Changes to the bright-line test including extending period to ten years

As part of Budget 2015, the Government announced that it would introduce a bright-line test, requiring tax to be paid on any gains from the sale of residential property, which initially applied to property bought and sold within 2 years, with limited exceptions (including sale of the main family home). In 2018 the bright line period was extended to 5 years while maintaining the other original policy settings. In March 2021, the Government announced that the bright-line period would be extended to […]

Law changes for Landlords are now in force

From 1 July 2016 there are a raft of changes that affect landlords. Our team of property lawyers has outlined what you need to know…   Smoke Alarms – Landlords need to have working smoke alarms installed in all their residential homes. Any replacement alarms installed after that date will need to have long life batteries and a photoelectric sensor. Hardwired smoke alarms are also permitted. Insulation – All residential rental homes in New Zealand will be required to have insulation […]

Trust Law Revolution?

The Supreme Court has recently addressed controversial topics of great interest to lawyers, accountants and their clients. In Clayton v Clayton the Court decided that in one Trust set up for business reasons and with business assets Mrs Clayton was entitled to a substantial distribution. It was not an unusual Trust, and there are many sufficiently like it to cause concern. The Supreme Court decided in that case to revisit the law as it had been declared in Ward v […]

New rules for swimming pools

The cumbersome and often confusing pool fencing rules are being revamped. A more workable, effective and less-bureaucratic regime on the fencing of swimming pools is being promoted in the Building (Pools) Amendment Bill, open for submissions until November 5 2015 with the government administration select committee. It replaces the well-intentioned, but often ambiguous Fencing of Swimming Pools Act 1987 introduced when an average of 10 children aged under 5 were drowning each year in residential swimming pools. Though fatalities have […]

Staff Solicitors team news

Over the past year we have been strengthening our legal team with the addition of four solicitors to our Hawkes Bay team.  And in breaking news – the stork has visited SLW! Rob Macdonald joined us in June 2014. Coming from a big city background, and having been a partner in several other firms, Rob brings  many years of corporate and commercial experience to the firm. Rachel Ritchie returned to the firm in 2014 after an absence of 18 years – out of […]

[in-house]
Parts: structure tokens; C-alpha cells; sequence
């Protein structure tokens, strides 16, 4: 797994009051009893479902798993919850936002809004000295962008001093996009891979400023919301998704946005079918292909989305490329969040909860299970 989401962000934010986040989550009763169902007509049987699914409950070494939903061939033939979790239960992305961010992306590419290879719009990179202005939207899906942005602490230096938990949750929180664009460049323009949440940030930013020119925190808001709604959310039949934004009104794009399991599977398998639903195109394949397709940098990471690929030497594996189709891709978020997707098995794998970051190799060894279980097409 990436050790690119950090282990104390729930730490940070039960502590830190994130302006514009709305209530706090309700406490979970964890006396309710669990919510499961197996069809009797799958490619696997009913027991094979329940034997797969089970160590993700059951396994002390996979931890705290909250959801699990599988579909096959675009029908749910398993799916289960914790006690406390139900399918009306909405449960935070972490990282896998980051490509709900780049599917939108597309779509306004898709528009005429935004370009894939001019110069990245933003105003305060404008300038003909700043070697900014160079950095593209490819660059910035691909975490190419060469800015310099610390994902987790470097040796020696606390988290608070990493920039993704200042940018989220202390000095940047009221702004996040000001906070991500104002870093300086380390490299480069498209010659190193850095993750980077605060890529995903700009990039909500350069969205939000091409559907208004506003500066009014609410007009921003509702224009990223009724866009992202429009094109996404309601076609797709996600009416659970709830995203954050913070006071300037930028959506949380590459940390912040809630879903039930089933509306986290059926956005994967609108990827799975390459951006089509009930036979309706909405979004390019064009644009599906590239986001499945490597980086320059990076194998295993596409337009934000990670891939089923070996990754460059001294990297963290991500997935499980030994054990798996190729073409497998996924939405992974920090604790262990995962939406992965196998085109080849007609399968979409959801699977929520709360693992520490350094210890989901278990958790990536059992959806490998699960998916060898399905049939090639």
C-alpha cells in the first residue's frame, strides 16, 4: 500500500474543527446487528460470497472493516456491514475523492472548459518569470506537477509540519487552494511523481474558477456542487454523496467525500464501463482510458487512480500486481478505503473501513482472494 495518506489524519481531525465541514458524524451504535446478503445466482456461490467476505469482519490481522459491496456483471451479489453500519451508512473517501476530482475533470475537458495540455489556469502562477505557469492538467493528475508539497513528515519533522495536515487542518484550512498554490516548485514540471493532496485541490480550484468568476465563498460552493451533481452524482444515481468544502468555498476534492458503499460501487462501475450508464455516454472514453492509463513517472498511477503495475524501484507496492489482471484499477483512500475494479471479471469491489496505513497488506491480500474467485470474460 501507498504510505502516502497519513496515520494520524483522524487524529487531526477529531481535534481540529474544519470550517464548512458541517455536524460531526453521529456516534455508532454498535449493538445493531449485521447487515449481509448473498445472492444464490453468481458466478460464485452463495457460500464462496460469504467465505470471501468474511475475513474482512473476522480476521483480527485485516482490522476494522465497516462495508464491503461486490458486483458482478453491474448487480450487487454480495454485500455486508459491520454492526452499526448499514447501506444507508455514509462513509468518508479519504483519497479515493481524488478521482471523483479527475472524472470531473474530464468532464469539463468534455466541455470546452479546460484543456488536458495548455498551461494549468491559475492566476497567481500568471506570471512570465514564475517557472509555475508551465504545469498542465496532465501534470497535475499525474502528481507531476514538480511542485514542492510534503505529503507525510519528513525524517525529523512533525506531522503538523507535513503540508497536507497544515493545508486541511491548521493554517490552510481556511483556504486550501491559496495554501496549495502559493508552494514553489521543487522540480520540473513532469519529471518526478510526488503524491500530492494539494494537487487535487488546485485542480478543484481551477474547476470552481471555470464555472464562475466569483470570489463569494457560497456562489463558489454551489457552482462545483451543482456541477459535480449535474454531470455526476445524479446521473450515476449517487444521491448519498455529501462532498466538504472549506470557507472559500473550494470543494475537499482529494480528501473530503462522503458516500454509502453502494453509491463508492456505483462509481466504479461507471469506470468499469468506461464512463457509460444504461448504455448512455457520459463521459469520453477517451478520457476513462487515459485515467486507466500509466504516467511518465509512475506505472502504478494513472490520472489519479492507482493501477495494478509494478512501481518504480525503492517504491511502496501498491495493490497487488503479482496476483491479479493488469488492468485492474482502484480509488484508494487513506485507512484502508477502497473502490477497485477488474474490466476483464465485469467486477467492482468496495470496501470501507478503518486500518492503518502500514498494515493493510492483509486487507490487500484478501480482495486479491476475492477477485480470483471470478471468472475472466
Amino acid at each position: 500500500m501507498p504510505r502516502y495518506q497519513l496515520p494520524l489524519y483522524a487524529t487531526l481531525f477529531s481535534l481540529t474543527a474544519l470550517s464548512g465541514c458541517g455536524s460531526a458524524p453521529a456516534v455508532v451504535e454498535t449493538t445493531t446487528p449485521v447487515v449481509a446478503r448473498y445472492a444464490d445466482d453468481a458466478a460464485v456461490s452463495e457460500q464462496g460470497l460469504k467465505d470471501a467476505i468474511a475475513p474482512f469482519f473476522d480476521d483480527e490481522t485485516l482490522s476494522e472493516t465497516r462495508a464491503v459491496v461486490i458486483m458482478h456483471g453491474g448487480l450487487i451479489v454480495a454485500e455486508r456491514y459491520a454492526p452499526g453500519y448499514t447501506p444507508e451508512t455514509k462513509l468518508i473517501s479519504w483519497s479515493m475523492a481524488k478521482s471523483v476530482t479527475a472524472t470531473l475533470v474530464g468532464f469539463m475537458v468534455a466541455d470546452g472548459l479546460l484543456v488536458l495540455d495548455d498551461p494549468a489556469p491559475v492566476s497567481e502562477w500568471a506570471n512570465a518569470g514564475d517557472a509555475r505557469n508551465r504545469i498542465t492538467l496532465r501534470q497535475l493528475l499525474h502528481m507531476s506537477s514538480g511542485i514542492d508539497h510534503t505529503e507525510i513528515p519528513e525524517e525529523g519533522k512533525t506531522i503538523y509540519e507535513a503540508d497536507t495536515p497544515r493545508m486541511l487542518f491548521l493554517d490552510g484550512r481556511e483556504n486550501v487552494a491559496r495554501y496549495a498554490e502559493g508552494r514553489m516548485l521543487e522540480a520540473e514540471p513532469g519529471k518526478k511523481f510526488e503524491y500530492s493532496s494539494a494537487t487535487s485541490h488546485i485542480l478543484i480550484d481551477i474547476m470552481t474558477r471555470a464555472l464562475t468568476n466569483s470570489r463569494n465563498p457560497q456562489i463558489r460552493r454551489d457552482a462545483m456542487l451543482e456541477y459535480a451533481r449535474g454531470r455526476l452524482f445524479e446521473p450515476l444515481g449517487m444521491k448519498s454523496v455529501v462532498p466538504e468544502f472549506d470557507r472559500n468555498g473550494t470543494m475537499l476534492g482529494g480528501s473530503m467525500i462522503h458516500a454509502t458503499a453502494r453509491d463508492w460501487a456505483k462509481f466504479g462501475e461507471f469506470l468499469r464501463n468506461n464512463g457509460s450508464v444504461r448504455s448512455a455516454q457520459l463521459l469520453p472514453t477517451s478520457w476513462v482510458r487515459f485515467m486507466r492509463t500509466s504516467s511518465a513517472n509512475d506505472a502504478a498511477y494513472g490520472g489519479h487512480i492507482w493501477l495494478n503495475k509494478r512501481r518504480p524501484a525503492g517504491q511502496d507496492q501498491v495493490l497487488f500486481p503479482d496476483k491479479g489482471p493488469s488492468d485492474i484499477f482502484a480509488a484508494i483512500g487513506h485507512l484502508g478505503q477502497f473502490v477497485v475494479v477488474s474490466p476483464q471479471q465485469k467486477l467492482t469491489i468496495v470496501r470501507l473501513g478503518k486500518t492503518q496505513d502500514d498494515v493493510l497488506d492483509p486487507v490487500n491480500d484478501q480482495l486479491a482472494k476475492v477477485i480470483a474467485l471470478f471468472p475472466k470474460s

Solicitors, Lawyers and Barristers FAQs

When enlisting the services of a legal adviser, it can be confusing who to approach – especially when the terms lawyers, barristers and solicitors seemingly mean different things.   The following are some commonly asked questions regarding the differences between Solicitors, Lawyers and Barristers.     Q:   What is the difference between Solicitors and Lawyers? A:   Nothing.  A solicitor is a lawyer. A solicitor is also referred to as a barrister and solicitor. Q:  What is a Barrister? […]

Business Lawyers in Hawkes Bay – what to look for

Finding a good business lawyer will be different from finding other kinds of lawyers, for example conveyancing lawyers or litigation specialists. However, just like other lawyers you should consider several aspects when looking for a business lawyer. You can’t just hire the first lawyer that you come into contact with and expect the best results. Below are some of the most important things that you should look for when hiring a business lawyer. Reputation – other business people will have […]

Earthquake-prone buildings and leases

Under the Building (Earthquake-prone Buildings) Amendment Bill 2013, farm buildings are to be exempt from the requirements for assessments for hay, shearing, milk and implement sheds. It was recognized that assessments were not justifiable in light of their low occupation rates, backed by there being no recorded fatalities from collapsing farm buildings in the Canterbury earthquake. For all other buildings an assessment is required within 5 years; those falling under the 34% earthquake-prone building standard will need to be upgraded […]

Do Trees Have Rights?

Landowners have the right to ordinary use and enjoyment of their land, which means the right to plant gardens and trees. But what happens when those same trees are causing shade, dropping leaves, damaging pipes or obstructing a neighbour’s view? The law of nuisance provides the owner of the tree is responsible for any damage caused. A landowner who has a tree encroaching on their land from neighbouring property is entitled to trim it back to the boundary line, but […]

Do I need to make a Will?

As property lawyers, we are frequently encouraging our clients to either make a Will or update an existing Will. For many of our clients, this exercise is tedious and seems unnecessary until they understand the consequences of not having a current Will. A person who dies without a Will has their estate distributed to their successors under the provisions of the Wills Act 2007. This produces some surprising results, and in particular, divides the estate between the surviving spouse and […]